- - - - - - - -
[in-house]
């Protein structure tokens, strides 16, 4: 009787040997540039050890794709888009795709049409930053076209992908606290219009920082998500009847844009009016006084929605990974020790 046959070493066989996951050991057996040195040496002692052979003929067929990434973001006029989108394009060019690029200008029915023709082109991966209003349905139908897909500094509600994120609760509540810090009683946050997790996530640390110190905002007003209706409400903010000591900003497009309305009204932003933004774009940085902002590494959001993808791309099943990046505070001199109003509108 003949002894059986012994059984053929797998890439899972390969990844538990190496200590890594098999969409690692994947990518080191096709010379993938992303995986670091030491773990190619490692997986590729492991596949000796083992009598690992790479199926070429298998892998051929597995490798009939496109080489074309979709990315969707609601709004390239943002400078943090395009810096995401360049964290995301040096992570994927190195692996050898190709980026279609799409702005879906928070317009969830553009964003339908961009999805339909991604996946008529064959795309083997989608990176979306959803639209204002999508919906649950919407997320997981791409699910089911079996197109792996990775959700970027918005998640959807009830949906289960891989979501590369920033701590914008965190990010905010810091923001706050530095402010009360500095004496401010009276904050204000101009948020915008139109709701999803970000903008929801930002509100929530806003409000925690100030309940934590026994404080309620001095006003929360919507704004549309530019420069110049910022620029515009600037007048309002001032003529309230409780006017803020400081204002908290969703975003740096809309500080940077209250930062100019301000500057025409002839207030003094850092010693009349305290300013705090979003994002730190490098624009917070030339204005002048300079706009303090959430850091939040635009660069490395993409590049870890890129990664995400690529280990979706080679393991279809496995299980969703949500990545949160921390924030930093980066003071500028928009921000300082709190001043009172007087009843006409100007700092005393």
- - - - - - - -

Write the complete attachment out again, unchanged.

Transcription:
[in-house]
């Protein structure tokens, strides 16, 4: 009787040997540039050890794709888009795709049409930053076209992908606290219009920082998500009847844009009016006084929605990974020790 046959070493066989996951050991057996040195040496002692052979003929067929990434973001006029989108394009060019690029200008029915023709082109991966209003349905139908897909500094509600994120609760509540810090009683946050997790996530640390110190905002007003209706409400903010000591900003497009309305009204932003933004774009940085902002590494959001993808791309099943990046505070001199109003509108 003949002894059986012994059984053929797998890439899972390969990844538990190496200590890594098999969409690692994947990518080191096709010379993938992303995986670091030491773990190619490692997986590729492991596949000796083992009598690992790479199926070429298998892998051929597995490798009939496109080489074309979709990315969707609601709004390239943002400078943090395009810096995401360049964290995301040096992570994927190195692996050898190709980026279609799409702005879906928070317009969830553009964003339908961009999805339909991604996946008529064959795309083997989608990176979306959803639209204002999508919906649950919407997320997981791409699910089911079996197109792996990775959700970027918005998640959807009830949906289960891989979501590369920033701590914008965190990010905010810091923001706050530095402010009360500095004496401010009276904050204000101009948020915008139109709701999803970000903008929801930002509100929530806003409000925690100030309940934590026994404080309620001095006003929360919507704004549309530019420069110049910022620029515009600037007048309002001032003529309230409780006017803020400081204002908290969703975003740096809309500080940077209250930062100019301000500057025409002839207030003094850092010693009349305290300013705090979003994002730190490098624009917070030339204005002048300079706009303090959430850091939040635009660069490395993409590049870890890129990664995400690529280990979706080679393991279809496995299980969703949500990545949160921390924030930093980066003071500028928009921000300082709190001043009172007087009843006409100007700092005393």